Douglas County leaders soon enough are going to have to figure out whether they want to financially help Johnson County with its strapped transit system.
That’s right, at least in the area of transit, Douglas County has the financial upper hand over its wealthy neighbor to the east.
Now, Douglas County leaders have to decide whether they want to provide financing to the K-10 Connector bus service that runs between Lawrence and the campuses of the Johnson County Community College and Kansas University’s Edwards Campus.
Bob Nugent, the city’s transit administrator, told the city’s Public Transit Advisory Board on Tuesday that he needs some guidance on how to proceed. He said the service has value to the overall region, but he’s not sure whether it falls into Lawrence’s public transit mission.
“The local referendum we had several years ago was to improve service here in Lawrence,” Nugent said, referring to the 2008 election that approved two sales taxes to support transit. “Do we want to spend money to help a regional organization? I think that is what we have to discuss.”
Area leaders will have some time to discuss it. Nugent said Johnson County leaders have told him the K-10 Connector service is safe through 2013. Johnson County also hasn’t requested a specific dollar amount to help the service meet its funding challenges.
Currently, neither Lawrence nor Douglas County provide funding for the commuter service. Nugent said several leaders from the city, Douglas County and KU have agreed to meet with Johnson County officials and the Kansas Department of Transportation.
Johnson County estimates about 60 percent of the ridership originates in Lawrence, and both sides agree the service is primarily used either by students or people who work at KU or one of the Johnson County campuses.
But Danny Kaiser, assistant director of parking and transit for KU, said KU likely will not be supportive of any idea that involves increasing student fees to subsidize the K-10 Connector service.
“The number of students being served by the service is relatively small when you compare it to the whole student body,” Kaiser said. “I think we’ll get a lot of push back if this isn’t user-fee driven but rather student-fee driven.”
Johnson County transit officials estimate 825 riders use the service during the school year. The service — which provides about 160,000 rides throughout the year — costs about $940,000 to operate.
Members of the city’s transit advisory board said figuring out how much to support the K-10 service will be a balancing act.
“It seems like there is some benefit to our community, so we don’t want to completely cut it off,” said Jane Huesmann, a member of the advisory board. “But we don’t want it to detract from what we’re trying to do locally, especially from a funding standpoint.”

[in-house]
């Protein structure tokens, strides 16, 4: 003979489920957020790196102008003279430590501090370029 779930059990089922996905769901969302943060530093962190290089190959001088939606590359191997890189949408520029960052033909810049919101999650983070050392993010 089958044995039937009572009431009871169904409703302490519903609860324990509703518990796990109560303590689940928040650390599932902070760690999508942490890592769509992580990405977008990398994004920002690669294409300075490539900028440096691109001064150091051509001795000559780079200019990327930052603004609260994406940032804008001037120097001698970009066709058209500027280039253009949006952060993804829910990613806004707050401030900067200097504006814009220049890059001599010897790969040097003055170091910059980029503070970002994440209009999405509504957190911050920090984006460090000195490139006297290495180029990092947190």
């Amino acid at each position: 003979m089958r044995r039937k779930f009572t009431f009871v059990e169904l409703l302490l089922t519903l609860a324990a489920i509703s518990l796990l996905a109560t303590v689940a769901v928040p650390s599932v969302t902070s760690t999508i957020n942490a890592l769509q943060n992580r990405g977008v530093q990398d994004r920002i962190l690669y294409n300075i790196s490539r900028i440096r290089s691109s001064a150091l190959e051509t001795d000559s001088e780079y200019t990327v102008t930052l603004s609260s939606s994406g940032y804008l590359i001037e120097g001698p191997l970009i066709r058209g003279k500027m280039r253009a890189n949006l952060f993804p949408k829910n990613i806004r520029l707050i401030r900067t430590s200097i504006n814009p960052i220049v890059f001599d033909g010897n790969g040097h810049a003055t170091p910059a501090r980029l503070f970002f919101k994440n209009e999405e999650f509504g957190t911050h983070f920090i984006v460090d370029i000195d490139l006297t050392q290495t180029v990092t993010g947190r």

Nugent said he expects elected leaders and staff members from the two counties to begin discussing possible partnerships within the next one to two months.
In other transit-related news:
l Nugent said his office has begun work to move the city’s main transfer location for the buses back to Ninth and Massachusetts streets, away from the current area in the 900 block of New Hampshire street.
Nugent said the move is needed to accommodate future development of the southeast corner of Ninth and New Hampshire streets, which is slated to house a new multistory hotel/retail building.
Nugent also said the city is working to create a request for proposals that would hire a consultant to study long-term locations for a new transit hub.
As he has said before, the consultant will be expected to study sites outside the downtown area because sites that could accommodate a number of buses and provide indoor waiting room space for riders is limited in downtown.
Nugent said he expects the request for proposals be issued within the next month. He thinks the study, which likely will cost about $40,000, to be completed by mid-2013.
l City officials want to hear from residents about how a late-night bus service should operate.
The city’s 2013 budget includes $250,000 to fund a pilot program that would extend the hours of the city’s public transit system to cover the time period from 8 p.m. to 6 a.m. Monday through Saturday.
City officials have said the service likely would be a demand-response system, which means riders would need to somehow request a ride rather than simply wait at a bus stop.
Transit officials want to hear ideas residents have for the service. The city is asking people to fill out a survey on the city’s public transit website at lawrencetransit.org.
Nugent said his office hasn’t yet developed a timeline for when the service could begin.